The international commercial fishing industry is posing a serious threat to Ecuador's Galapagos Islands, an invaluable living laboratory of evolution 650 miles west of the mainland. A growing demand for sea cucumbers in Asia and parts of western Europe has led to an influx of non-native fishing companies into the Islands.
Though a government ban on exploitation of the sea cucumber exists on paper, the boneless cucumber-shaped marine invertebrates are being caught each week from the waters surrounding the archipelago, where many of the Islands' species feed. The protein-rich sea cucumber is a prized ingredient in some Chinese and French dishes and is regarded as an aphrodisiac and cure for high blood pressure in Asia.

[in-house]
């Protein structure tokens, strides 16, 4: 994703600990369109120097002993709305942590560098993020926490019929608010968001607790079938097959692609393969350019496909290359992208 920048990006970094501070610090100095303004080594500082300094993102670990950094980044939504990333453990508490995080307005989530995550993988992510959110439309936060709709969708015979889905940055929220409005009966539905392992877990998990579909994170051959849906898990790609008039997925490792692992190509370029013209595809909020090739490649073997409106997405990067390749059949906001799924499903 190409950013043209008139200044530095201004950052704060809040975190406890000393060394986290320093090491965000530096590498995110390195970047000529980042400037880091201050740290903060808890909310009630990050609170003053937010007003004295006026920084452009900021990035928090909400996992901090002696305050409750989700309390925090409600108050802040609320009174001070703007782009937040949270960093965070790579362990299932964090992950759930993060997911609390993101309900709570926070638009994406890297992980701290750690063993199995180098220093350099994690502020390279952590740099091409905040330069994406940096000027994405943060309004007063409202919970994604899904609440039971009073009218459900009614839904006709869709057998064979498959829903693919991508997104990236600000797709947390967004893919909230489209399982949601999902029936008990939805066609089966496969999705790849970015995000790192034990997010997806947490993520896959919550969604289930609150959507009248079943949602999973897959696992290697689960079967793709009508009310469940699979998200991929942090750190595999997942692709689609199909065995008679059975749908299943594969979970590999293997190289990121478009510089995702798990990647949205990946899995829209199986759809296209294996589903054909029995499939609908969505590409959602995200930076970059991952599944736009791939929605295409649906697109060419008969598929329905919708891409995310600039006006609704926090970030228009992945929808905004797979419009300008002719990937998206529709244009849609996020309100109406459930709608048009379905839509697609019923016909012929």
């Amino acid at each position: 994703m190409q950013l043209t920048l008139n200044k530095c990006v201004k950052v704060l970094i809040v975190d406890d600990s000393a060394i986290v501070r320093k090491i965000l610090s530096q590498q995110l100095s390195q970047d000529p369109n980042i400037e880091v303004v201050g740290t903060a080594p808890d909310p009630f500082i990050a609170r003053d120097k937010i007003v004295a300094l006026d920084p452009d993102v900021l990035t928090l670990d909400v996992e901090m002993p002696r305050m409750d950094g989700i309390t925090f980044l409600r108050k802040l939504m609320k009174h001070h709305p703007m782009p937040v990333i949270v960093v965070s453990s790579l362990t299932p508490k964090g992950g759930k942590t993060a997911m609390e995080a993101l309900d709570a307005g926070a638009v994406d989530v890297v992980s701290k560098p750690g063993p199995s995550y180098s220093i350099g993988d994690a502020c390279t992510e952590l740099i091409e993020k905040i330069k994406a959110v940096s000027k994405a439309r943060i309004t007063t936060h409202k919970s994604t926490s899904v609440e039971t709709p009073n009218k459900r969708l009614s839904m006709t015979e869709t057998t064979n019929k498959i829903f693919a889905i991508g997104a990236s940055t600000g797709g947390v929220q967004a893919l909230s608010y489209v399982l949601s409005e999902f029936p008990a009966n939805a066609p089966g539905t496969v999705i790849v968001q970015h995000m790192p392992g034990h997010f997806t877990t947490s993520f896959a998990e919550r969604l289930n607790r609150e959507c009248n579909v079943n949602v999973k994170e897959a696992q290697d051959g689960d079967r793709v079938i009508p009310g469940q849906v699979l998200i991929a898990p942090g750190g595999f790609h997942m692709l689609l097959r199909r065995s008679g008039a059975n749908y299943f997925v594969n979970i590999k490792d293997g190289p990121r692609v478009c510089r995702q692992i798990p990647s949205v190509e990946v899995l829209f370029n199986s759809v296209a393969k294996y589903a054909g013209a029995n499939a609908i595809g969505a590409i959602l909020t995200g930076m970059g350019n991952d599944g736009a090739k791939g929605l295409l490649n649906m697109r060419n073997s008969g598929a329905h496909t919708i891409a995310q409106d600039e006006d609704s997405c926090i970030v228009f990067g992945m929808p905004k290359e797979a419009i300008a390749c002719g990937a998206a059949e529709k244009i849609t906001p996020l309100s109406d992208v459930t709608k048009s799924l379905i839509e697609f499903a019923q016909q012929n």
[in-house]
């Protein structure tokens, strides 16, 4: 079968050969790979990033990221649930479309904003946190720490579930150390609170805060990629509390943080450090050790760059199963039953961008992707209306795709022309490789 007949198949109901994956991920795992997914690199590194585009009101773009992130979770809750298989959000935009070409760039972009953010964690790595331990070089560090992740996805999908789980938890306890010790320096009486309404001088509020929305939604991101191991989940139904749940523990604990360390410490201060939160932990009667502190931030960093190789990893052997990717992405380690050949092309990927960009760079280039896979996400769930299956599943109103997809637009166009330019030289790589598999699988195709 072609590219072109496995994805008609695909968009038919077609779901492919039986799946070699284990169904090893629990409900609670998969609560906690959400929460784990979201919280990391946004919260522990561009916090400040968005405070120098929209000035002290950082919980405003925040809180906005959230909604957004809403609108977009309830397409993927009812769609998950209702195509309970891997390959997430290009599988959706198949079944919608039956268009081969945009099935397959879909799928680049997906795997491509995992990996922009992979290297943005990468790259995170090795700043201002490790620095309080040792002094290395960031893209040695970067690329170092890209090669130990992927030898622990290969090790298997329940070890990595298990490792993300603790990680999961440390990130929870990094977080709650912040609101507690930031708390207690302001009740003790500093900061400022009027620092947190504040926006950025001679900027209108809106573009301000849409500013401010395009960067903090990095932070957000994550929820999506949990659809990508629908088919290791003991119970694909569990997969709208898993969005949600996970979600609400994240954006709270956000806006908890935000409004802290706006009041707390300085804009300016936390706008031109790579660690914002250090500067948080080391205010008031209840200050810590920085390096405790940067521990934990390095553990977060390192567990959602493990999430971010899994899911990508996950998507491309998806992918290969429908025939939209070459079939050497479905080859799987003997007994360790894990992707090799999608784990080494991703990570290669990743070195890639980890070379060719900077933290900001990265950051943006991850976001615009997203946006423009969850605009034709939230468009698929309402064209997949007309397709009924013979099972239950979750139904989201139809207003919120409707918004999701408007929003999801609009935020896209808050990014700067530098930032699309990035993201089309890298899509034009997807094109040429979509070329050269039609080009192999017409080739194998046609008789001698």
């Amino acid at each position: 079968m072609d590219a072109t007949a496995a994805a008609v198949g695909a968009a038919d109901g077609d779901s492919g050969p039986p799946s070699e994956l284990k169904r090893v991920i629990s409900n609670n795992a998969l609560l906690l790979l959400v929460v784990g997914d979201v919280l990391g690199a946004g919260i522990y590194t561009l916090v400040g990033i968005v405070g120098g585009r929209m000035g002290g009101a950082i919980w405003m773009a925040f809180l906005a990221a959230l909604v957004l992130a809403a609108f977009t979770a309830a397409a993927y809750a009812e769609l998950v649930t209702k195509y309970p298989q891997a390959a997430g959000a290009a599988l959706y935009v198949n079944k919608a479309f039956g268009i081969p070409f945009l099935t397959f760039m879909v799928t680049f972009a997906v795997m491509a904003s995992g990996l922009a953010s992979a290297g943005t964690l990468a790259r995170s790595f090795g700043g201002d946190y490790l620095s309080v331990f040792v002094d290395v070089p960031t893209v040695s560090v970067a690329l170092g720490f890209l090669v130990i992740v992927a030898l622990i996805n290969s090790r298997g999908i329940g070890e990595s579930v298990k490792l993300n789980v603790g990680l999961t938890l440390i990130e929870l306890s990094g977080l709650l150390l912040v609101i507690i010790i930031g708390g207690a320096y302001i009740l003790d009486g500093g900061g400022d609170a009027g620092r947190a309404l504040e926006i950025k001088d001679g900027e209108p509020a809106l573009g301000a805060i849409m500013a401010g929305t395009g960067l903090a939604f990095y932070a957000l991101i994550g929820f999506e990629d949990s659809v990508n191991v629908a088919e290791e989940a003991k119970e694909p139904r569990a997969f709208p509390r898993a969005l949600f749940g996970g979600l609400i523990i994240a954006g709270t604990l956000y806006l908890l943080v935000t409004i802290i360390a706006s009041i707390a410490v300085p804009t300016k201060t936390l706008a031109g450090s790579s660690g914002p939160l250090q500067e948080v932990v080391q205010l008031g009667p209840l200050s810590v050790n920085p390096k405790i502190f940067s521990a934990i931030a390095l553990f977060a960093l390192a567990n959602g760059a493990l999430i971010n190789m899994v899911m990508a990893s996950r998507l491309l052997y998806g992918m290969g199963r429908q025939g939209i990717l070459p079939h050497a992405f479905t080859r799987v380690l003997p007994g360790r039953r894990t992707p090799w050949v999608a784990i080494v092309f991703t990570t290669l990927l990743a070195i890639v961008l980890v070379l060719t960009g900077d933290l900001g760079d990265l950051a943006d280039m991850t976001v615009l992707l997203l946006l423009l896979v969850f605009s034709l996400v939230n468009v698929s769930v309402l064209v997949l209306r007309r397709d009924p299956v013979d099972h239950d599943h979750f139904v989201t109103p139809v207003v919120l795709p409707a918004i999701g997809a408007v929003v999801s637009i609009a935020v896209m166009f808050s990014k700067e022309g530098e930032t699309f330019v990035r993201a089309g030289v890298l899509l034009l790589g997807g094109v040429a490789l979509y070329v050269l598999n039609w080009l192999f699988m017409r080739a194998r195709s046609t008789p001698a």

"The sea cucumber problem is a symptom of a larger problem," says Miguel Pellerano, who directs World Wide Fund for Nature's Hispanic South America programme. "The Galapagos Islands are a unit -- land and sea. If you allow the overexploitation of any one area or species, you're opening the door to disaster. Soon the Islands' delicate web of life could hang in tatters."
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